Hamid Nouri’s torture in Swedish jail bears traces of Israeli tactics
Iranian prisoner Hamid Nouri's son provides documents proving his father was wrongfully detained.
Iranian prisoner Hamid Nouri was exposed to torture since his arrest more than three years ago in Sweden, says his son Majid Nouri, who argues that the systematic torture inflicted on Nouri has Israeli fingerprints all over it.
Majid Nouri made the comments in an interview with IRNA that was published on Saturday. In the interview, he provided a comprehensive account of how his father was wrongfully detained, subjected to torture, placed in seclusion, and given a life sentence by a kangaroo court in Sweden.
“We regard the model of torture against my father, which includes severe restrictions and imbalance in services, to be the Israeli model,” he said, adding that the American model is more brutal than the Israeli one.
“As far as we know, my father has been beaten twice, but his mental and psychological symptoms fit the Israeli and British model,” he said.
In reference to the propaganda campaign targeting his father’s case, he said, “We feel that the intelligence elements of these two, especially the Zionist regime, are behind this.”
Who is Hamid Nouri?
Former Iranian judiciary officer Hamid Nouri was detained and imprisoned right away after arriving in Sweden in November 2019 through Stockholm Airport. On the basis of false accusations made by the terrorist organization Mujahedin-e-Khalq Organization (MKO), he was put on trial.
Nouri was accused of being involved in the execution and torture of MKO members in 1988, but he has vehemently rejected the allegation.
He was given a life sentence by a Swedish court in July. Based on the MKO claims, the court—which Iran initially claimed was illegal—convicted Nouri of war crimes and crimes against humanity.
Solitary confinement amounts to torture
“The worst thing that is happening to him is the solitary confinement, while under European countries’ laws, solitary confinement for more than 10 days amounts to torture,” Majid Nouri said.
According to him, his father has spent more than three years in solitary confinement in a small cell under the pretense that the Swedish government is "protecting him."
On the other hand, he said that Nouri was denied access to his family for eight months, which he denounced as another instance of a father's rights being violated.
“My father was not even allowed to see his family for 25 months,” he said, adding that a 20-minute meeting finally happened under very strict conditions.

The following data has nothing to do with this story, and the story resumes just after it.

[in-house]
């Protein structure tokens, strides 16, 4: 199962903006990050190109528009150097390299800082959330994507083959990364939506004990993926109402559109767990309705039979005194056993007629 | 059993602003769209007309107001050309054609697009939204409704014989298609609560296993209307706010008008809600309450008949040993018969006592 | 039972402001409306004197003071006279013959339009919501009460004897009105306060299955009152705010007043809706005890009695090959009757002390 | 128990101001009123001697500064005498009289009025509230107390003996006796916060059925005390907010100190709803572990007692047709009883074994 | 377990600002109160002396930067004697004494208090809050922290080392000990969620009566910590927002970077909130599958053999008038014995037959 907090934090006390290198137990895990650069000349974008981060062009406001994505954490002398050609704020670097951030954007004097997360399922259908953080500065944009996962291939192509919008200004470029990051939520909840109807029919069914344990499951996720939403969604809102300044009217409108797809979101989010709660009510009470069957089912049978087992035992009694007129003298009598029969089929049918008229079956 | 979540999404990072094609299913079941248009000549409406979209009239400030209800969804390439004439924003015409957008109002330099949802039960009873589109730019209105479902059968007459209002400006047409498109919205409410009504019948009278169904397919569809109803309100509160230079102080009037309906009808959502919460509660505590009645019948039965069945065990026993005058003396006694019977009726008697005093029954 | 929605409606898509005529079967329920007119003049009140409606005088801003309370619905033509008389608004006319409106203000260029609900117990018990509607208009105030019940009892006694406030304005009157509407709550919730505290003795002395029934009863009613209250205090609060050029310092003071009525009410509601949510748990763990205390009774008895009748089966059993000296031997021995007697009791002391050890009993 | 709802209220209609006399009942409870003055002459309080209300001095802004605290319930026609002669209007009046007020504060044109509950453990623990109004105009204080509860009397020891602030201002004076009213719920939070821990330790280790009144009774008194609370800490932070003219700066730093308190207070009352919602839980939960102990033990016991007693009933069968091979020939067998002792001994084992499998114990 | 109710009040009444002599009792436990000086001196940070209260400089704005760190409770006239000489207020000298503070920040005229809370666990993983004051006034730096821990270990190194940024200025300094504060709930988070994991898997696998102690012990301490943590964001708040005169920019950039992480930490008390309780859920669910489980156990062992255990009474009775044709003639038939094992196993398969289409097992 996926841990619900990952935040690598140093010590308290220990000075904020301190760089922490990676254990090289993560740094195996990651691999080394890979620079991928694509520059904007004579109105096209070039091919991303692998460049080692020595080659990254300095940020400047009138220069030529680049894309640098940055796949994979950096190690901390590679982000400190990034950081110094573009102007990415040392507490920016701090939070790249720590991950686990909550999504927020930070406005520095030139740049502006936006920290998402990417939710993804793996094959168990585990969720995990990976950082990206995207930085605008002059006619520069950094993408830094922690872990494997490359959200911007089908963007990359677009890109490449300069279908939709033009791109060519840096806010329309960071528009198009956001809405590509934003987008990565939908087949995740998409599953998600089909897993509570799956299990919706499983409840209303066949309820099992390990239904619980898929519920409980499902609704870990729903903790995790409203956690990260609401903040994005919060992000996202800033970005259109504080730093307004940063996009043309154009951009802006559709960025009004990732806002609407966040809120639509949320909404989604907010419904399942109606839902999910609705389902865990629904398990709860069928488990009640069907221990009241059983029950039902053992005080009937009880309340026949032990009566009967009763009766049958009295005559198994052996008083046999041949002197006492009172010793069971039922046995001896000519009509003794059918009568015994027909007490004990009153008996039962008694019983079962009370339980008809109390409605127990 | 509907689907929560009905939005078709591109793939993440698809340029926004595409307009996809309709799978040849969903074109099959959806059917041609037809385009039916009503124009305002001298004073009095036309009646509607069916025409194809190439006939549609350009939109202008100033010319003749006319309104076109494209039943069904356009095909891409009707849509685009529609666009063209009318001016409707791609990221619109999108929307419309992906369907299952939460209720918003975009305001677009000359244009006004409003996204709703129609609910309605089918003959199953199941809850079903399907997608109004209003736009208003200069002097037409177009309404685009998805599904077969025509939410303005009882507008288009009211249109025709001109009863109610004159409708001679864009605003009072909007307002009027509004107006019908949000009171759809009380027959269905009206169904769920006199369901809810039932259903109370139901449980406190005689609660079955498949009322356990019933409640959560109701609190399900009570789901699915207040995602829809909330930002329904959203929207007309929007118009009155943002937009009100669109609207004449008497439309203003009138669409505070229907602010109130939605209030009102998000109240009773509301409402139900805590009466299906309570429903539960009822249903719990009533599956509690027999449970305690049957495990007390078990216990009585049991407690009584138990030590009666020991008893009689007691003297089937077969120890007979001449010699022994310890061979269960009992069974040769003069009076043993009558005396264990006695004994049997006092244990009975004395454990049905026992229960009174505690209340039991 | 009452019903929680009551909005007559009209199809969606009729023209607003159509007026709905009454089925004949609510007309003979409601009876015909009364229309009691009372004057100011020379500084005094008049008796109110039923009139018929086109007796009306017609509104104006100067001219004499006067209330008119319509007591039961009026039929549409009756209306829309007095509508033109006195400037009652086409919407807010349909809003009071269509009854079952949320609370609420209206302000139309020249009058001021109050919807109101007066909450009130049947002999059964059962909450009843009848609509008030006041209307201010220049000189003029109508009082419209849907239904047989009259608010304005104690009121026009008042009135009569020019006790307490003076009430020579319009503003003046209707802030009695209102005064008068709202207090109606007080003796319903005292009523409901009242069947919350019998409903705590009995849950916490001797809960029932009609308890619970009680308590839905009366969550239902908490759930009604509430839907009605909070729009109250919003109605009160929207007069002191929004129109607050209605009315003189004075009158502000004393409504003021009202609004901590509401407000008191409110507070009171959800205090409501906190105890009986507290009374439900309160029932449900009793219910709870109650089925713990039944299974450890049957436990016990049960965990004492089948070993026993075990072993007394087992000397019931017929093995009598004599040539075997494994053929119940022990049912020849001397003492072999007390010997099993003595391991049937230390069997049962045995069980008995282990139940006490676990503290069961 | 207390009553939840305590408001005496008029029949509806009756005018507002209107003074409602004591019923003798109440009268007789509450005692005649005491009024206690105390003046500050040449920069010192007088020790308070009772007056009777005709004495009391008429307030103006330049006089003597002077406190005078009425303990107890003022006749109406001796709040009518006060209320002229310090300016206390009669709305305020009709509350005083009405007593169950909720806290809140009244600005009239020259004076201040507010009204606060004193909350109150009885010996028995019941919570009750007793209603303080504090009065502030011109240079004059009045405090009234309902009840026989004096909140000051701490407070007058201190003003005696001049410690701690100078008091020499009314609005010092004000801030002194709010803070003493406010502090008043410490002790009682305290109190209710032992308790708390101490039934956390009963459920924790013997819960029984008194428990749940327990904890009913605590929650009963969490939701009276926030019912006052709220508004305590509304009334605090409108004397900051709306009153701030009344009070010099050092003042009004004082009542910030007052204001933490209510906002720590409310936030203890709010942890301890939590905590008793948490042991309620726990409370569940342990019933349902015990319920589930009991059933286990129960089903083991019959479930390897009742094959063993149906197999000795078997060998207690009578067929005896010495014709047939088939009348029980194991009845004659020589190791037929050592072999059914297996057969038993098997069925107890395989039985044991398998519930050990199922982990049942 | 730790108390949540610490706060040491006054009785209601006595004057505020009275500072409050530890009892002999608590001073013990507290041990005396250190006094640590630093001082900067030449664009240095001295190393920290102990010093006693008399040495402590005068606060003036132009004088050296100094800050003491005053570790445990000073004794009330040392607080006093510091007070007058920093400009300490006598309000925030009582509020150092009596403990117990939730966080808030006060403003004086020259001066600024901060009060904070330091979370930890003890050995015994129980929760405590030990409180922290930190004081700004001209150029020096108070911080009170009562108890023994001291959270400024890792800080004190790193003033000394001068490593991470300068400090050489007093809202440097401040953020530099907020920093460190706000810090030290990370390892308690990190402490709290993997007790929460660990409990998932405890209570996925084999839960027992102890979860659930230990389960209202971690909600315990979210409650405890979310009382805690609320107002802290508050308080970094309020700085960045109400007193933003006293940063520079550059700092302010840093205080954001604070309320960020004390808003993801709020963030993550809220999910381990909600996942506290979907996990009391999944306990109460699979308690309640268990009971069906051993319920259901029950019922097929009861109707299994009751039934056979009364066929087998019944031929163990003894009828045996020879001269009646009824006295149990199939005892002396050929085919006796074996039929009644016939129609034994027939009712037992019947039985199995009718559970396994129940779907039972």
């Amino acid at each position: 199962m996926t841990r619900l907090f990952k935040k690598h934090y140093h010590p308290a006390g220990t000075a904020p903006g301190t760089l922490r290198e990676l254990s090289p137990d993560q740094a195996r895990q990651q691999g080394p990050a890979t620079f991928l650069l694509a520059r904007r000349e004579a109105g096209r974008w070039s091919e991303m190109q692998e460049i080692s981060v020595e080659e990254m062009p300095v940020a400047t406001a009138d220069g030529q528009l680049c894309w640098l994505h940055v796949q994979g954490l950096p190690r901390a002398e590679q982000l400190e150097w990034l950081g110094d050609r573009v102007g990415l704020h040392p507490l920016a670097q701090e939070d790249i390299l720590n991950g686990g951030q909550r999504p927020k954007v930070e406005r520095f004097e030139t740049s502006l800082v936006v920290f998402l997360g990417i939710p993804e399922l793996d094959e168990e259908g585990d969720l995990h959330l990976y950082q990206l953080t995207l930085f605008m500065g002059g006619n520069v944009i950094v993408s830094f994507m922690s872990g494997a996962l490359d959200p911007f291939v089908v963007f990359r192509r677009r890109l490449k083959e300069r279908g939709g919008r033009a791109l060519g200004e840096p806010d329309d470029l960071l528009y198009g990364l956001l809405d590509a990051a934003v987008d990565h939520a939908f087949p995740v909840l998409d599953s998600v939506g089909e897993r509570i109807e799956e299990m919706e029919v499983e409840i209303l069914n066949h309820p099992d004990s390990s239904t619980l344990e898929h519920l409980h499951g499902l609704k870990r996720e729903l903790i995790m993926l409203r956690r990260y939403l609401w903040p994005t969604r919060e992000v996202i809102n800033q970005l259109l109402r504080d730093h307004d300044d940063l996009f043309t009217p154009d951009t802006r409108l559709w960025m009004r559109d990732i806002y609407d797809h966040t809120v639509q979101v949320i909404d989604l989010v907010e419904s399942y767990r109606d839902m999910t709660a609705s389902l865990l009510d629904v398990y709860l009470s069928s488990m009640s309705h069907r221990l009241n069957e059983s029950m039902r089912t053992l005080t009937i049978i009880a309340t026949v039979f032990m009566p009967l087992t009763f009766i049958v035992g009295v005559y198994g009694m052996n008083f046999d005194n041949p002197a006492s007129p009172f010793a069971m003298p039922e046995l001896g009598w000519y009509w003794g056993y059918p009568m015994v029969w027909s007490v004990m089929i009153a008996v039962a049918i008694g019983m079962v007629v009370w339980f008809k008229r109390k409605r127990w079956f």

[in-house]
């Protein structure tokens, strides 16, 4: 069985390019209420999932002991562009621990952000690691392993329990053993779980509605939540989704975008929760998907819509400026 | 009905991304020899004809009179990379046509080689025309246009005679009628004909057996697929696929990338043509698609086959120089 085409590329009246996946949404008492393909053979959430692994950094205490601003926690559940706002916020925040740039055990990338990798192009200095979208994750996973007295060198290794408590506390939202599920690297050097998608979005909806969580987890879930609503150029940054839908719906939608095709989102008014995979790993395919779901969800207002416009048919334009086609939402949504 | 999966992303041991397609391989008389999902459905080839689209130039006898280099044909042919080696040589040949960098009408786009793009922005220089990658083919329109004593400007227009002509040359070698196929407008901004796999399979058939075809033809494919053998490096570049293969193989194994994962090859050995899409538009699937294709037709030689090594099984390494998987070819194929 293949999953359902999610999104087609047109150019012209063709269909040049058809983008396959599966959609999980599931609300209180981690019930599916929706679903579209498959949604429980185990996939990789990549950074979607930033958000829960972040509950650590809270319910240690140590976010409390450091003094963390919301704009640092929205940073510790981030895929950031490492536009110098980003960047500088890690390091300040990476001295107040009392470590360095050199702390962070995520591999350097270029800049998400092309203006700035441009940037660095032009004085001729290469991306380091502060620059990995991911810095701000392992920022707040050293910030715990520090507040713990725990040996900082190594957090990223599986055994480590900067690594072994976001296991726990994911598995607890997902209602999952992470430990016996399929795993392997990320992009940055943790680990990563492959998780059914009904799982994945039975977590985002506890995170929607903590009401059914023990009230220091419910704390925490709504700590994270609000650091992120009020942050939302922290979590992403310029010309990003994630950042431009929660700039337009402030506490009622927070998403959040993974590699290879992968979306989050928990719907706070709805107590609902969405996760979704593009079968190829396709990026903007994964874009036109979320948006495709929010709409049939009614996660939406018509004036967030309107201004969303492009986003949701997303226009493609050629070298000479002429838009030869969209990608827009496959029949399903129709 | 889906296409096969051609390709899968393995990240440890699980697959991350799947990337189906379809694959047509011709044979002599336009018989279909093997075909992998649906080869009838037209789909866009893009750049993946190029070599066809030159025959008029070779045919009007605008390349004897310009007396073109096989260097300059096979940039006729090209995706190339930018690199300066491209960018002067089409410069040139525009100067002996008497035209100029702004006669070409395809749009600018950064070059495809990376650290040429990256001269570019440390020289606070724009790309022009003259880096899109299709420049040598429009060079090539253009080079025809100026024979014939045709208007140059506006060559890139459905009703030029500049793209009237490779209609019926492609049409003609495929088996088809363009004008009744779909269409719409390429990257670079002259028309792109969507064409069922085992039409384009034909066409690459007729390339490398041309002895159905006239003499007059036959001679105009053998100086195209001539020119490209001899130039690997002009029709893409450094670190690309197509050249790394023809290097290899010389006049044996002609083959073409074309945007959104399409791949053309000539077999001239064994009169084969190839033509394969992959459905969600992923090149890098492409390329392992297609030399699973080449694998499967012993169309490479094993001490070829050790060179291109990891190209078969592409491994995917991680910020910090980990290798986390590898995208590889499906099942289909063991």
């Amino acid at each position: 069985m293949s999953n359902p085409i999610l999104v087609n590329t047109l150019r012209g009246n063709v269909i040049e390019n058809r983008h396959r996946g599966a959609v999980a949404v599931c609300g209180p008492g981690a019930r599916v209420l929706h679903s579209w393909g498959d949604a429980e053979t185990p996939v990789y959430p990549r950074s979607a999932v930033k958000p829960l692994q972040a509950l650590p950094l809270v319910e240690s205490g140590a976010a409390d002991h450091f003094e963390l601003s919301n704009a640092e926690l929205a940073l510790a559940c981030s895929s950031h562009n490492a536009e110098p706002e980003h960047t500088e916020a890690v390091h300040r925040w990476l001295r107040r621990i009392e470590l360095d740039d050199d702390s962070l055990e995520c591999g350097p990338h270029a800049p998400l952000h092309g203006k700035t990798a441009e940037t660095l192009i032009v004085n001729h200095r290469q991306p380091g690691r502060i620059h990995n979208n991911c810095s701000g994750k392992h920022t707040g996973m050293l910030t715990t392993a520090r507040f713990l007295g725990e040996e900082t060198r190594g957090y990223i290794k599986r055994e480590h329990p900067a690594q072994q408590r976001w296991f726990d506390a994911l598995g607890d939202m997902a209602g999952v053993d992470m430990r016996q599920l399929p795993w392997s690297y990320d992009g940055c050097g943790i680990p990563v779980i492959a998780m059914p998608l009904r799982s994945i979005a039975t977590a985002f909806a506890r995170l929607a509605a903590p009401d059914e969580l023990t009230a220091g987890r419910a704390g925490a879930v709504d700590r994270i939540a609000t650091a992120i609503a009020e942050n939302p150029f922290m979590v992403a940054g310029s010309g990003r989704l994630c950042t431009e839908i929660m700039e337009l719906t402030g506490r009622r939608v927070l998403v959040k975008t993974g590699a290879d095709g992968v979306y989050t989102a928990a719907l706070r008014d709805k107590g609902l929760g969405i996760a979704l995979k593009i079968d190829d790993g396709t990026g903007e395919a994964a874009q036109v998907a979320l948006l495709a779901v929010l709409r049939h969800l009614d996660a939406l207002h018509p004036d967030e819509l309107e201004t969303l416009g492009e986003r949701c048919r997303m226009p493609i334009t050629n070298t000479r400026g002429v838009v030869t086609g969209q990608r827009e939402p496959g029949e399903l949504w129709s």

He explained that a year after Nouri’s arrest, the Swedish authorities gave him and his mother the green light to come to Sweden to visit Nouri, but the meeting was delayed over and over again, until they were finally allowed to meet him on condition that they be interrogated.
Witnesses rejected by court
Nouri's son recounted the problems his father faced while trying to defend himself during his trial, including the fact that he was not able to have a lawyer of his choosing.
“My father knows neither English nor Swedish, so he needs to talk to someone in this country who can give advice,” he said.
He also said that the accusers were allowed to freely hurl insults and level allegations during the trial while his father was constantly interrupted and given much less time to defend him against the accusations.
“We even had witnesses who wanted to come to the court and testify, but neither the public defenders allowed them to come nor the Swedish judicial system accepted the request,” he said, adding, “That is, we were fighting on two fronts.”
Lawyers threatened by MKO elements
Nouri claimed that the MKO faction's propaganda offensive, which began after his father's incarceration, scared many witnesses away from the case. “We talked to more than ten lawyers, many of whom were later threatened by the MKO,” he said.
The MKO elements “even created problems for the wife of one of our lawyers and she was forced to resign,” he added, criticizing the Swedish security system for allowing such threats to be made.
He argued that the plot against Hamid Nouri was orchestrated by forces much more powerful than the MKO.
“In this pre-planned project, each person has played their role, and they get dismissed as soon as they become expendable,” he said. “Likewise, the people who are in charge now will dismiss everyone when the project is completed.”
It is worth noting that the MKO has been responsible for numerous assassinations and bombings of top-ranking Iranian officials since the 1979 Islamic Revolution. Out of the nearly 17,000 Iranians killed in terrorist attacks over the past four decades, about 12,000 have fallen victim to the group's acts of terror.